Why do you think Bailador differs from other VC funds?

There is a lot of hands-on support that companies get to benefit from. Bailador is focused on ensuring a business is appropriately set up for its next phase of growth. We’re not looking to take the wheel out from under management, rather it’s about being there to support the team by providing additional resources in the short term, thinking through the most effective organisational structure, helping recruit A-grade talent and establish critical internal processes and greater governance necessary as the company scales.

As our investment mandate focuses on companies in expansion stage, we tend to focus a lot on international expansion and scalability of the core business into new geographies and new product lines.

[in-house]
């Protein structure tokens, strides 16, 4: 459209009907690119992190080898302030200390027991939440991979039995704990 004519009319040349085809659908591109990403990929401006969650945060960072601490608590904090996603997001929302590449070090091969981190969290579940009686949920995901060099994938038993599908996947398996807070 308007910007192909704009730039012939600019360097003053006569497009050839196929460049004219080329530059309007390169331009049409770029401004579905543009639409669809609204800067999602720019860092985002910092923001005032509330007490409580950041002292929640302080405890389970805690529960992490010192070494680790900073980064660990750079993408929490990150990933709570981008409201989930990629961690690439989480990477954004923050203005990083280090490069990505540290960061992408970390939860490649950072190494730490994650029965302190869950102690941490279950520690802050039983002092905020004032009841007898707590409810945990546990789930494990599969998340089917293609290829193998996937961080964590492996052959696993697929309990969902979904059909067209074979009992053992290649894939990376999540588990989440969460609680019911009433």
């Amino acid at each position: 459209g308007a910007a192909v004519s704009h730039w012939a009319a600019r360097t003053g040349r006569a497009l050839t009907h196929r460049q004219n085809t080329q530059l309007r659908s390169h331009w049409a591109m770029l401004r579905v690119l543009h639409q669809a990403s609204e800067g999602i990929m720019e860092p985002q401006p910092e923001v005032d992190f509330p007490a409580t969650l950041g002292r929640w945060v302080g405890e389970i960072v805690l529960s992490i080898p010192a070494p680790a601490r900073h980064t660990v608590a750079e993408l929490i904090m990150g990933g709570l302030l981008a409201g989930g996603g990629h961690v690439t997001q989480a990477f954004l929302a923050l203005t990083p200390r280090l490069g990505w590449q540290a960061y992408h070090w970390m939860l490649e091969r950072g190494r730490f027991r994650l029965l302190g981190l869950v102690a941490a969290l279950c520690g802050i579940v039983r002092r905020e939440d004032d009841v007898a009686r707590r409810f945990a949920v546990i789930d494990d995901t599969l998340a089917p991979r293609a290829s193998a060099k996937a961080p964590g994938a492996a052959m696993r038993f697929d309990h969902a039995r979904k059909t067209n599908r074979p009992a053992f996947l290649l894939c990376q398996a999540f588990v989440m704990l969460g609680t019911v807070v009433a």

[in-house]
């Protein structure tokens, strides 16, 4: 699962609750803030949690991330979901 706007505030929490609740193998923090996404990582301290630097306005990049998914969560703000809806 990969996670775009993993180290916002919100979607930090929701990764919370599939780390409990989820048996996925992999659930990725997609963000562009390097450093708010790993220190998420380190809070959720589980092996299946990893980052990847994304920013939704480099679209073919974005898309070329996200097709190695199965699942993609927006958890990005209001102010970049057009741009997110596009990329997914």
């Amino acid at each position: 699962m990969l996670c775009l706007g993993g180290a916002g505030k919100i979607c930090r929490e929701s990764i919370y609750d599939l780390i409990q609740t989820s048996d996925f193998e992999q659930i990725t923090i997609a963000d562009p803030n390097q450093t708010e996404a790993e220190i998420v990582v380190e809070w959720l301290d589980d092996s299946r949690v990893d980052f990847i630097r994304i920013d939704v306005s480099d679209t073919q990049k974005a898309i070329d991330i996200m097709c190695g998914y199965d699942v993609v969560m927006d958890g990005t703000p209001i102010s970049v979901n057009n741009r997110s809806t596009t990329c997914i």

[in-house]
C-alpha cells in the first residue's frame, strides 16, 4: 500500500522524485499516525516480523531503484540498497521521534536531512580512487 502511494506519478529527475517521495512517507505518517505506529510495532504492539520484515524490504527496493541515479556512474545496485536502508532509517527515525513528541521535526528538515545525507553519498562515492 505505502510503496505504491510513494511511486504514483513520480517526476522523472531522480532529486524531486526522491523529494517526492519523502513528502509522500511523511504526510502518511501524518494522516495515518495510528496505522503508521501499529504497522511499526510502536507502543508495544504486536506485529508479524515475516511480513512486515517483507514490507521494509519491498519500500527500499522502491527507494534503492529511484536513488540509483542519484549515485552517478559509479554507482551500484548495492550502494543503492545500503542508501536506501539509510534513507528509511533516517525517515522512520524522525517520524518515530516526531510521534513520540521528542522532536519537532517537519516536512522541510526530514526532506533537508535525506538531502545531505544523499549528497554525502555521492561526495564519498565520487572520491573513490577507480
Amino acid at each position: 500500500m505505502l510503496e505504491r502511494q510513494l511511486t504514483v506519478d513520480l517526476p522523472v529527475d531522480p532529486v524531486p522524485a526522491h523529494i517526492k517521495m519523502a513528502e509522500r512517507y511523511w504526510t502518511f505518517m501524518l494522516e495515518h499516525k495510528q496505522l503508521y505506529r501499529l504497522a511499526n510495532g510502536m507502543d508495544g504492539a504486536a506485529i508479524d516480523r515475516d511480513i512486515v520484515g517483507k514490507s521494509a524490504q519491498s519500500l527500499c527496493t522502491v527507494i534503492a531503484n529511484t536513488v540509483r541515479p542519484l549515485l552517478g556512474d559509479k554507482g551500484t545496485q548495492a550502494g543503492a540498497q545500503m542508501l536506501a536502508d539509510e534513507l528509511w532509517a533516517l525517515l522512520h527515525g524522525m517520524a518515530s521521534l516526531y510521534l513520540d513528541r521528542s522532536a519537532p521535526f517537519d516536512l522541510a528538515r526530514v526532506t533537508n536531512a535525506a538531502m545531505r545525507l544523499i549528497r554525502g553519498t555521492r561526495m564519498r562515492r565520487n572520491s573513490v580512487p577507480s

Culturally-speaking, as I can’t understate the importance of a strong cultural fit between a company and its investors, Bailador is open, direct and transparent. Through our up front due diligence, we understand the risks associated with a given investment and as we are pragmatic individuals, we ride through the ups and downs to success alongside the management team, focused on constructive solutions to problems that arise over the course of the journey. We are data-driven, and encourage companies to apply greater rigour and analysis to business decisions. We also form human connections with our management teams – we’re there for them to pick up the phone at any point and vent their frustrations or celebrate their wins.